“The sinister forces trying to kill America have done everything they can to stop me, to silence you, and to turn this nation into a socialist dumping ground for criminals, junkies, Marxists, thugs, radicals, and dangerous refugees that no other country wants. No other country wants them. If those opposing us succeed, our once beautiful U.S.A. will be a failed country that no one will even recognize. A lawless, open borders, crime-ridden, filthy, communist nightmare. That’s what it’s going and that’s where it’s going. . . . That’s why I’m standing before you, because we are going to finish what we started. We started something that was a miracle. We’re going to complete the mission. We’re going to see this battle through to ultimate victory.”

It is a cartoon caricature of fear mongering. When you step back a bit, it is quite extraordinary that a person who once was president and is seeking the position again could deliver what would be considered the nightmarish ravings of a deranged person if said by anyone else. But instead of the Republican party urging him to have a glass of warm milk, lie down and try to sleep in order to soothe his fevered brain, they will echo and even amplify his message of doom.

But that is where we are. Trump has widened the Overton window for political rhetoric so much that there is not even a window anymore. Just about anything goes.

He may be hindered in his inflammatory campaign if the judge overseeing the case issues a gag order on all the parties


  1. Pierce R. Butler says

    He may be hindered in his inflammatory campaign if the judge overseeing the case issues a gag order on all the parties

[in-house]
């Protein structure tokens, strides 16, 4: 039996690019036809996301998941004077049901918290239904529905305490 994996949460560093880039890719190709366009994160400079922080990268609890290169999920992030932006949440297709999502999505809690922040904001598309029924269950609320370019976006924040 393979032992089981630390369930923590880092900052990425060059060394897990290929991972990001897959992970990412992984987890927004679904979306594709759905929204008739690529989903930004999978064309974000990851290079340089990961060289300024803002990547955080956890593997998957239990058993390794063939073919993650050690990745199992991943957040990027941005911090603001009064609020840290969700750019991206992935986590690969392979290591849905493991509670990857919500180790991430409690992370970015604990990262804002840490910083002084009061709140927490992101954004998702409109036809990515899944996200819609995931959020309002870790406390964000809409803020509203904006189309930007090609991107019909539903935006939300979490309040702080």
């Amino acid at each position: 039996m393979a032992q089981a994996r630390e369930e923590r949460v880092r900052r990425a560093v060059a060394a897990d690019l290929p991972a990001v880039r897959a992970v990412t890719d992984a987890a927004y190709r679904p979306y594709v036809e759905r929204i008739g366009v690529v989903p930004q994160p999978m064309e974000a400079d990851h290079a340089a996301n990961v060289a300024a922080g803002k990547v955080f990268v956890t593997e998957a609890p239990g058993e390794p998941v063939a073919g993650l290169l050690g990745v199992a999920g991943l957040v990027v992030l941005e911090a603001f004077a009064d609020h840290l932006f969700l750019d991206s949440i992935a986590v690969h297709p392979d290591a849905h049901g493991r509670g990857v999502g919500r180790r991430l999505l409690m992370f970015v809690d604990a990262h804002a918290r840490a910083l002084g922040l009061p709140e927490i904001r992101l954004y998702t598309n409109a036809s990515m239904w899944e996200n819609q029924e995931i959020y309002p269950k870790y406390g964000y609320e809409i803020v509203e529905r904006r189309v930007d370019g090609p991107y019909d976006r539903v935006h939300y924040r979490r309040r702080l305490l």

His lawyers would immediately appeal on grounds that, for Trump, it would constitute cruel and unusual punishment.

  2. Matt G says

    The evangelicals will eat this up. It’s all their language. And there are plenty of atheists with whom this language will resonate, ironically. I live and work in Midtown Manhattan, just a 5 minute walk from the Tower….

  3. sonofrojblake says

    “if the judge overseeing the case issues a gag order on all the parties”

    Is that even legal? And surely it could only apply to discussing the details of the case? Also, good fuckin luck getting the Angry Cheeto to comply, or to take any notice of threats about contempt of court.

  4. Rob Grigjanis says

    Since his campaign for 2016, I’ve thought Trump was using Mussolini as his role model. Just hope it ends as well for him.

  5. jrkrideau says

    Sorry but as some one who does not live in the USA, why should I see Trump as much crazier than a few dozen other US politicians?
    De Santis

  6. Rob Grigjanis says

    jrkrideau @6: Don’t be so disingenuous. You live right next door, and are inundated with US news. Trump isn’t crazy. Unlike the loons you mention, he’s potentially the next President, and therefore fucking dangerous. A sociopath like Putin, but without Putin’s intelligence.

  7. Steve Lion says

    My parents spent two years in Italy after the war, ’46 and ’47 I think. I wasn’t born yet. One of the things they brought back with them and was, and still is, in the photo album of those years, was a postcard of Mussolini and his friend, hanging, upside down, from a lamp post in a gas station, as I recall. For some reason, that pic has stuck in my mind for more than 60 years, and I’m inclined to this day to refer to it when contemplating what out to be done about Trump.
    That picture is out there on the internet for anyone that might care to refresh one’s memory.